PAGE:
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Lindsey v. Wallace

United States District Court, W.D. Wisconsin

March 29, 2018

CARLOS LINDSEY, Plaintiff,
v.
LAVERN WALLACE, Defendant.

          OPINION & ORDER

          JAMES D. PETERSON District Judge

         Pro se plaintiff Carlos Lindsey, a state prisoner incarcerated at the Wisconsin Secure Program Facility (WSPF), is proceeding on an Eighth Amendment deliberate indifference claim against defendant Laverne Wallace, a correctional sergeant at WSPF. Wallace was in the sergeant cage where he could monitor individual cells by intercom and video when Lindsey attempted suicide. Lindsey alleges that he told Wallace that he was suicidal and that he needed to see someone for psychological services, but Wallace taunted him and told him that he would not call anyone.

         Both parties move for summary judgment. The parties agree that Lindsey told Wallace that he would swallow pills if Wallace would not get help for Lindsey, that Wallace responded, “Why? Because you're mad you didn't get your T.V.?, ” that Lindsey swallowed 19 pills of hydroxyzine, and that after the overdose a doctor at an off-site hospital diagnosed him with acute kidney failure. Because there is a genuine and material dispute about whether Wallace knew that Lindsey was suicidal and how promptly Wallace called for help, I will deny both parties' motions for summary judgment.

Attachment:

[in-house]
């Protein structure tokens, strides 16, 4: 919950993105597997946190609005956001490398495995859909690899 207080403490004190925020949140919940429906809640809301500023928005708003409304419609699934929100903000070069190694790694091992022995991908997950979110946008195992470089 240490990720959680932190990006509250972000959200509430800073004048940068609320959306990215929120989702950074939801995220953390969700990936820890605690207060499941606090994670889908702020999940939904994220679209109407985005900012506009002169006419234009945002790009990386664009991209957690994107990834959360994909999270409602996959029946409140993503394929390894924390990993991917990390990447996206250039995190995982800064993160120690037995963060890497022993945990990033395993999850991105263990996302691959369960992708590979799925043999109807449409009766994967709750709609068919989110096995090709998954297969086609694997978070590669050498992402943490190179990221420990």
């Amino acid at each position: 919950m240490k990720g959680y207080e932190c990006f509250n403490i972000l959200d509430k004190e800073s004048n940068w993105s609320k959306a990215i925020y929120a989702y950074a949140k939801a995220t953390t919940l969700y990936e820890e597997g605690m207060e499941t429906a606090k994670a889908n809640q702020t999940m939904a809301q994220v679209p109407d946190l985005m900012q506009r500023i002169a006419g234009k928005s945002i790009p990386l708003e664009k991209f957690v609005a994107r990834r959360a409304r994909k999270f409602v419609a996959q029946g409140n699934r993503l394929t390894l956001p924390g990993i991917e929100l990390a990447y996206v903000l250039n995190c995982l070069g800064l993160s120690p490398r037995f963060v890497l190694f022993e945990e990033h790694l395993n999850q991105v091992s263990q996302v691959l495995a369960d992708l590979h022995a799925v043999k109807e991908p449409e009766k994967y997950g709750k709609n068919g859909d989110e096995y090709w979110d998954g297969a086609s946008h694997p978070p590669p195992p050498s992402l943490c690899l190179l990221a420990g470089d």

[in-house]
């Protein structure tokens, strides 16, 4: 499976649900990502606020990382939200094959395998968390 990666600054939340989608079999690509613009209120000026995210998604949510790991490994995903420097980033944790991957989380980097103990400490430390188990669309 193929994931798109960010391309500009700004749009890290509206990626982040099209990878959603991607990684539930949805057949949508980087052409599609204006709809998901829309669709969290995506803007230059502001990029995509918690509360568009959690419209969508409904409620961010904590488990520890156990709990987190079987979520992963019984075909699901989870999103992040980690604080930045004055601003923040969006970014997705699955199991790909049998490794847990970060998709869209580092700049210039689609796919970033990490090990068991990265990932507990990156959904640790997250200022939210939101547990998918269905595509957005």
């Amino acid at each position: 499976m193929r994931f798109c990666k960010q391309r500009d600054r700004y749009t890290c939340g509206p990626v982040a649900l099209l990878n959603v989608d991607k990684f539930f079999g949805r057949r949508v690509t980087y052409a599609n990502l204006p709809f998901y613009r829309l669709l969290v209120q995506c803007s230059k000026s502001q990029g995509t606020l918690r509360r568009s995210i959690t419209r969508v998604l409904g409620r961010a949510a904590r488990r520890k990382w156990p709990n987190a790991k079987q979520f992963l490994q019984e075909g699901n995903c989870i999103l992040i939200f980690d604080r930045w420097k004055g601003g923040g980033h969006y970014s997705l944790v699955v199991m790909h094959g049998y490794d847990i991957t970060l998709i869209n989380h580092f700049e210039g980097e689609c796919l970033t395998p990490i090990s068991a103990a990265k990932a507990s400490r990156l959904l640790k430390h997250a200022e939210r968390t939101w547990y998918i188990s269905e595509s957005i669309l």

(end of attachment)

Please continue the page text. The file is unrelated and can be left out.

PRELIMINARY MATTER

         Lindsey moves to compel Wallace to produce a video recording of his cell. Dkt. 42. He states that the video recording would show that he pressed the intercom button installed in his cell multiple times and that it would have been impossible for Wallace to not see his suicide attempt through a camera from the sergeant cage at WSPF. Id. Wallace responded to Lindsey's motion to compel by stating that he already produced the video recordings. Dkt. 45.

         Wallace's certificate of service accompanying his motion for summary judgment shows that he sent the video recording and other evidence to Lindsey at the Green Bay Correctional Institution, where he was incarcerated at the time. Dkt. 29-1. After Wallace moved for summary judgment, Lindsey was moved back to WSPF, where he had no personal property or legal documents for some time while Wallace's motion for summary judgment was pending. Dkt. 37.

         Lindsey filed his motion to compel after filing his brief in opposition to Wallace's summary judgment motion. So it appears that Lindsey did not have the video recording of his cell during the briefing, which means that he was unable to rely on it in his summary judgment materials. But I have discretion to consider all materials in the record even if a party does not cite them. Fed.R.Civ.P. 56(c)(3).

         I have considered the video recordings and conclude that Lindsey is right: the video recording of his cell supports his version of facts, as discussed below. I will deny Lindsey's motion to compel as moot.

         UNDISPUTED FACTS

         The following facts are undisputed except where noted.